Archive for the ‘art’ Category

A painter’s stormy view of the Flatiron Building

November 4, 2019

Born during the Civil War in Chicago, Frank Coburn made a name for himself after the turn of the century as an Impressionist landscape painter, known for his moody scenes of Los Angeles and the desert and mountains of Southern California.

But Coburn also painted New York as well. In 1921, he depicted the Flatiron Building, Fifth Avenue, Broadway, and the edge of Madison Square Park during a rainstorm: slick streets, bare tree branches, a lone figure under an umbrella…and a sky glowing yellow.

“New York, a Landscape,” is at the Bowers Museum in Orange County, California.

The melancholy feel of Central Park in autumn

October 7, 2019

At the turn of the 20th century, social realism was all the rage among New York’s painters, who created masterpieces inspired by the city’s tenements, saloons, and gritty waterfront.

Impressionist artist Paul Cornoyer was different. Cornoyer painted New York’s blurred edges, bathing buildings and trees and people and puddles of water in somber tones or reflective streaks of rain or snow.

At first glance “Central Park Autumn,” from 1910, seems placid and benign; we’re at the boat pond close to East 73rd Street, a favorite of parkgoers then and now.

But the autumn leaves and subdued bench sitters create a sense of melancholy stillness. Cornoyer “has painted for us the New York that he felt,” one critic wrote in 1909, a year before this painting was completed.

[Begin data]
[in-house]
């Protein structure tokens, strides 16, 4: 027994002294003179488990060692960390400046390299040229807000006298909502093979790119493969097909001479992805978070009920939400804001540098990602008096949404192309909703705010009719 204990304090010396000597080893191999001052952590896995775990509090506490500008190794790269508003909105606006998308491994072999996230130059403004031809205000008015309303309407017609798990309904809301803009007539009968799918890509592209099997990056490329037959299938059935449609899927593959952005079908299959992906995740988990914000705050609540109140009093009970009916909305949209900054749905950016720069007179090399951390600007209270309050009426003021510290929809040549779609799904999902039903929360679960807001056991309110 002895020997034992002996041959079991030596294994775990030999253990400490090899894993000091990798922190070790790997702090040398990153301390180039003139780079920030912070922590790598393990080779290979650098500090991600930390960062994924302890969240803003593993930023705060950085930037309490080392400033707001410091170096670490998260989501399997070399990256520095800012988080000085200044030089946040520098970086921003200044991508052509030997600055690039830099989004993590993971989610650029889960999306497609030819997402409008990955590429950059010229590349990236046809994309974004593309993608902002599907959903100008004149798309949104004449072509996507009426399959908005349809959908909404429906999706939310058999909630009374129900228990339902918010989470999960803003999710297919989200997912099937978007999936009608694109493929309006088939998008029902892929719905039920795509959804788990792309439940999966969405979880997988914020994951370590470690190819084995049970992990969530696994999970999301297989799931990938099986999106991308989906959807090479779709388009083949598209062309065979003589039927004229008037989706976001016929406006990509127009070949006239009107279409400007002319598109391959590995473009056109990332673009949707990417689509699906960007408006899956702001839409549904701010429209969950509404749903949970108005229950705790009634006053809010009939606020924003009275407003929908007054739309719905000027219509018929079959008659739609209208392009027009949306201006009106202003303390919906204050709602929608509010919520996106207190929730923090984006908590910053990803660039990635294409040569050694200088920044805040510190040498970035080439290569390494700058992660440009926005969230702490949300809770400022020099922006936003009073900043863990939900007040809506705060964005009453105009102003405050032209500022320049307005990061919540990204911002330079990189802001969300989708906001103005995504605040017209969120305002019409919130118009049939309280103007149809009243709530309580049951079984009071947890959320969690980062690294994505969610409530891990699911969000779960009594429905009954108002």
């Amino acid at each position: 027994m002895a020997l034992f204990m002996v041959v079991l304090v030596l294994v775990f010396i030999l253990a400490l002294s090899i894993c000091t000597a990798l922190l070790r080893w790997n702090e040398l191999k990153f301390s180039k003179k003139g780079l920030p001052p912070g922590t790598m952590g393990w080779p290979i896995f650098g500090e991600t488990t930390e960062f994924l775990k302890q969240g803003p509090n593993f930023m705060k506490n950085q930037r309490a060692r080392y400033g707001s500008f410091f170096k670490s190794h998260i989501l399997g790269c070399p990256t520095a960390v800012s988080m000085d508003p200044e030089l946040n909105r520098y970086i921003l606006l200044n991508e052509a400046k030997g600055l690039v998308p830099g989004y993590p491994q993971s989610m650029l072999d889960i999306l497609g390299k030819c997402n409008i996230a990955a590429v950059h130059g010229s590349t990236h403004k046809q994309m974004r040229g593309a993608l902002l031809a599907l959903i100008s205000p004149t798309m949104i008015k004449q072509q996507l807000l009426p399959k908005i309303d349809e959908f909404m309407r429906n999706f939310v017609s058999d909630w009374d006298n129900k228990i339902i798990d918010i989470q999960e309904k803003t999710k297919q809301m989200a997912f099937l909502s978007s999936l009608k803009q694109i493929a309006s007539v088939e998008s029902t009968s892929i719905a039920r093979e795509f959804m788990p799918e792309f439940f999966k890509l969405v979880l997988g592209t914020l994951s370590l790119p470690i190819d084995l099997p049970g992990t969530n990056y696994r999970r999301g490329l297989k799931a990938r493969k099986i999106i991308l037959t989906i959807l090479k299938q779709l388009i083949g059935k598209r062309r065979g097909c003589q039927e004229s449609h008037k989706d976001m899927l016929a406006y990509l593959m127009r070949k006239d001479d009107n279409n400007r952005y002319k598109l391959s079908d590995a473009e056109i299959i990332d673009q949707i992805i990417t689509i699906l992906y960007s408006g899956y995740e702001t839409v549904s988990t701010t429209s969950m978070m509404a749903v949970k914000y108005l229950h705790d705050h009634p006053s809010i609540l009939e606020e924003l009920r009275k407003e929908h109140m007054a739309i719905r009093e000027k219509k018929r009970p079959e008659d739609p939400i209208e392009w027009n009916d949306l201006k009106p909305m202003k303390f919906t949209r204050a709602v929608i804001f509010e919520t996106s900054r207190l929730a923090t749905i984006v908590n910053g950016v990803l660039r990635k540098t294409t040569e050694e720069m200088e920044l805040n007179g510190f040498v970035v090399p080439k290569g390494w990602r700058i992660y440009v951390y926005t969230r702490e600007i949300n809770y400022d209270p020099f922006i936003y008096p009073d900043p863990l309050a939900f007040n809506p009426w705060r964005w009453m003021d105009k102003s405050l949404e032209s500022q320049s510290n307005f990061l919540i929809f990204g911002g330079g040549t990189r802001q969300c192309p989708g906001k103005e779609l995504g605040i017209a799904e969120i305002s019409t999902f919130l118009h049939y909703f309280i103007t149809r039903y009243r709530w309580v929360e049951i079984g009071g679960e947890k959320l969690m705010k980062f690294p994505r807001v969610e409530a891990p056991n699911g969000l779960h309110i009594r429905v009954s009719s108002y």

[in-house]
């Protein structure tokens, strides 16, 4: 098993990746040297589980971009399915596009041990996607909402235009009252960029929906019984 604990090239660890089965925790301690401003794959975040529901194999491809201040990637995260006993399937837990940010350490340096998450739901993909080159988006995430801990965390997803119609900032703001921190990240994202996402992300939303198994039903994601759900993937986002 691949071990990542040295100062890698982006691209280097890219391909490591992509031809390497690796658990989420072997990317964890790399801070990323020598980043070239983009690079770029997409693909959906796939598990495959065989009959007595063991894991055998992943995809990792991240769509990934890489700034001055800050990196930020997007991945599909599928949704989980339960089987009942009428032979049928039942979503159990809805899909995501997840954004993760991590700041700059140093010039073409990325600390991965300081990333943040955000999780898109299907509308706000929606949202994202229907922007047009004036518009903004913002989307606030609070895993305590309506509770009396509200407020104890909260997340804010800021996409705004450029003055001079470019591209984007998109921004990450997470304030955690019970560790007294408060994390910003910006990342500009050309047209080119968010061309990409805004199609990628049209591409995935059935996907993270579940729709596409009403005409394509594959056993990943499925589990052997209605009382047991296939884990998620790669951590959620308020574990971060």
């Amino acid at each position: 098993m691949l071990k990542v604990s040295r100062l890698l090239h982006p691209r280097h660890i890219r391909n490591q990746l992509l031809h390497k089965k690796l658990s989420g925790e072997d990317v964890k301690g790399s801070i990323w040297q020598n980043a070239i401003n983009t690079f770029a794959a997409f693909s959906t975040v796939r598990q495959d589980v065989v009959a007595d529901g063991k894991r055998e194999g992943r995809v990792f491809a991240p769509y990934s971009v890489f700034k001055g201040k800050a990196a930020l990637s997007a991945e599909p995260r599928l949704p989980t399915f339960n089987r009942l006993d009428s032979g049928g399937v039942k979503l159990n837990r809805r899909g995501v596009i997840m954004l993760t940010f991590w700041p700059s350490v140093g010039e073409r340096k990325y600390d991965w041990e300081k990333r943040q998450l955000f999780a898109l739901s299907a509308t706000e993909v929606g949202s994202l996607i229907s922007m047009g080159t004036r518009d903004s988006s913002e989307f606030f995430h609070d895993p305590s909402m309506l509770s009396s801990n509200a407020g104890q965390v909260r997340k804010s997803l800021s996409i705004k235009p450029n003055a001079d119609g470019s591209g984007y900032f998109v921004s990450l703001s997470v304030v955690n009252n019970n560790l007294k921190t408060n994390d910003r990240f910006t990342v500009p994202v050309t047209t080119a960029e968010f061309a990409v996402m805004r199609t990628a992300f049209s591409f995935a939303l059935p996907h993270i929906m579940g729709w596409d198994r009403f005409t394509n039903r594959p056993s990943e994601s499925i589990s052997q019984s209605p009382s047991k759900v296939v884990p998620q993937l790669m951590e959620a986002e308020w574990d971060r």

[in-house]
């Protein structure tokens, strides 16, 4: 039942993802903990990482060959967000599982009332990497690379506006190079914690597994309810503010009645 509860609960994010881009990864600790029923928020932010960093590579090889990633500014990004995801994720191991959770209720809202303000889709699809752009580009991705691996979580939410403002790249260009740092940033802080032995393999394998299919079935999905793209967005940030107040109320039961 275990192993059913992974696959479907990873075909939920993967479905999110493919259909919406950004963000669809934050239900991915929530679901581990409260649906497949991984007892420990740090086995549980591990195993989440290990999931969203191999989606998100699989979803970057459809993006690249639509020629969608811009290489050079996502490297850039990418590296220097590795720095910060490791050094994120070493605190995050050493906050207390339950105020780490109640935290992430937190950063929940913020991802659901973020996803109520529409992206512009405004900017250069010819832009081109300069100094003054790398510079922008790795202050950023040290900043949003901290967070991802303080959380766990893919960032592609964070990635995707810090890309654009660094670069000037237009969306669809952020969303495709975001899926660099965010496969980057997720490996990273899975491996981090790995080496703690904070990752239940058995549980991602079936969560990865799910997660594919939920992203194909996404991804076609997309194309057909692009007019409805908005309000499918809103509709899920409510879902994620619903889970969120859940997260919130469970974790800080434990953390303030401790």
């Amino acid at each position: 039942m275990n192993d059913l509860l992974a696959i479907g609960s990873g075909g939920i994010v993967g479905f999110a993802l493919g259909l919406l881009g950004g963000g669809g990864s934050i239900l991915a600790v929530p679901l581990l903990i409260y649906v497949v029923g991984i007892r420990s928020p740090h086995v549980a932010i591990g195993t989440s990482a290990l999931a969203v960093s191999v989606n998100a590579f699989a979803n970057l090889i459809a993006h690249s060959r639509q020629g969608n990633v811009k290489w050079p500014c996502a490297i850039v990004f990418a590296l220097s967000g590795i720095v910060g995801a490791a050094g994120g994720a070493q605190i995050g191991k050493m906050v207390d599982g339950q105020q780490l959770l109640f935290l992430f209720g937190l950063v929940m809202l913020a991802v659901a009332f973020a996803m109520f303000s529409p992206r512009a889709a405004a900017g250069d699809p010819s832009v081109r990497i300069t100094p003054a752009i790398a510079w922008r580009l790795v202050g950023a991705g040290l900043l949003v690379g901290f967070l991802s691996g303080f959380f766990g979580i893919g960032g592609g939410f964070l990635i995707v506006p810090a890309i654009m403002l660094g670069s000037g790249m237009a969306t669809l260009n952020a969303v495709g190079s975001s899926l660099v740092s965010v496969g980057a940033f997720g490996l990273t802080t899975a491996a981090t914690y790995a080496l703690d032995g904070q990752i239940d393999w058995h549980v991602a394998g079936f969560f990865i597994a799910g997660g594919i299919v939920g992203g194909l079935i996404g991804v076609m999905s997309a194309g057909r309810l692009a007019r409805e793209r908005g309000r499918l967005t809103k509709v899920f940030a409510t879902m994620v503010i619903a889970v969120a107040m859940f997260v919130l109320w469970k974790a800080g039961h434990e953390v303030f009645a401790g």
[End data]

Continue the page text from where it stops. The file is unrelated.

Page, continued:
The tidy tenements of Williamsburg in the 1940s

September 30, 2019

Working class Brooklyn looks like a diorama of tidy townhouses and tenements in this painting by Russian American artist Maurice Kish, completed in the 1940s, according to Live Auctioneers.

It’s a uniformly cozy scene on the industrial side of the East River. Snow covers the slender streets and sidewalks, and neat reddish houses with their rooftop water towers and smoking chimneys give Williamsburg an intimate feel.

Looming far in the background is the skyscraper city in Manhattan, shrouded in darkness.

The fantasy of window shopping in New York City

September 23, 2019

When Ashcan artist Everett Shinn painted this woman seemingly spellbound by the stylish mannequins behind a department store window, the concept of “window shopping” was a relatively new phenomenon.

Shinn completed the painting, simply titled “Window Shopping,” in 1903. It perfectly captures the consumerism ushered in by the rise of the Gilded Age city’s magnificent emporiums, where the latest fashions were on display on the Flatiron and Chelsea streets that once made up Ladies Mile.

“Shinn may have appreciated the way shop windows, like the vaudeville stage, created a fantasy space that functioned also as a site of cultural exchange,” art consultant Janay Wong explained on a Sotheby’s page focusing on the painting.